, , , , , , , , ,

Summer is, of course, fully upon us and those of us on the eastern seaboard feel its oppressive and sticky heat. Ordinarily, my town isn’t terribly hot and cools off at night, but like everywhere else, this is not the case. Last weekend, I wore wool; technically a wool and cotton blend, but more problematically, burgundy in color. This is the price of gowns inspired by London watercolors.


This leads to constant questions: Aren’t you hot in those clothes? Aren’t you dying of the heat?

There is an underlying tone that suggests that perhaps the people of the 18th century didn’t know enough not to wear wool, or perhaps they only had winter clothes. I’ve heard “well, they didn’t know any better,” as if they never took their clothes off, and if only they had, 18th century men and women would have promptly abandoned their stays, gowns, waistcoats and breeches for tank tops, shorts, and wife beaters. Of course, history is not a Fiat commercial.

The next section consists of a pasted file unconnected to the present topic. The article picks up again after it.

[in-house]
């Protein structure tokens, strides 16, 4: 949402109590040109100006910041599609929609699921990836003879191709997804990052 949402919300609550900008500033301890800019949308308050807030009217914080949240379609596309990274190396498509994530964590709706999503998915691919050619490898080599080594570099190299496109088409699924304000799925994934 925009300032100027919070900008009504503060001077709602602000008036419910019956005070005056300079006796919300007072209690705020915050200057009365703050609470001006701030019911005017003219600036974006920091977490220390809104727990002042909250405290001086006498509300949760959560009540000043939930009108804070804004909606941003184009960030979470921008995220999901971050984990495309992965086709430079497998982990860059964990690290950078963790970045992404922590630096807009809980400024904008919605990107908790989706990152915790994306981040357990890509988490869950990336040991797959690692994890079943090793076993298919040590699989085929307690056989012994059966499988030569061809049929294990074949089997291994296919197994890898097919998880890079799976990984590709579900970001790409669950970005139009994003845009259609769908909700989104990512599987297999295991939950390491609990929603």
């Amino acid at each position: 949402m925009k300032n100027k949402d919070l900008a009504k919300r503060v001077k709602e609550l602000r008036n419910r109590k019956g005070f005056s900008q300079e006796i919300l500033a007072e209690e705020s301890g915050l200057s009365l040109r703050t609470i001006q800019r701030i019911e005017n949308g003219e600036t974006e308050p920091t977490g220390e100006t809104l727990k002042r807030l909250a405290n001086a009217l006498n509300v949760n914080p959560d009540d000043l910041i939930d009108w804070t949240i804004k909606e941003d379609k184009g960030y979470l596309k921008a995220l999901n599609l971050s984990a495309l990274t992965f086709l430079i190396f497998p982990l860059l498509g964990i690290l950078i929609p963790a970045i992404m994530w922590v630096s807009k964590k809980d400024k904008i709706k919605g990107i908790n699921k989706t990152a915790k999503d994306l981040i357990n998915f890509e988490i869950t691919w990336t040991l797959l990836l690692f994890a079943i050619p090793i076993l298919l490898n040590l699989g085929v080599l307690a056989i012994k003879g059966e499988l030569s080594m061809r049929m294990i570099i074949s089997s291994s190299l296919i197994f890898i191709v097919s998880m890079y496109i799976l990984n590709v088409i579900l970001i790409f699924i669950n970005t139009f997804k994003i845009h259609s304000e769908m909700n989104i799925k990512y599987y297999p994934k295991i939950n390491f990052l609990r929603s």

Well, what did “they” do?

Barbara Johnson's book, 1764.

Barbara Johnson’s book, 1764.

They took their trade to James Green and merchants like him who offered “Piece Goods of every kind … suitable for all Seasons, but more particularly for the approaching Summer.” (Boston Post Boy, August 8, 1763.)

And what would be suitable? Cottons, fine linens, light silks, in light colors.

Barbara Johnson chose floral prints on white backgrounds in July and August of 1764, both could be “suitable for summer.”

And as you probably know, the answer to “Aren’t you hot?” depends on who you are, but is often, “Not really. Once my shift/shirt is soaked with sweat, I’m pretty comfortable.” This is true as long as your shift/shirt is made of linen; cotton and cotton/linen blends don’t wick as well as linen.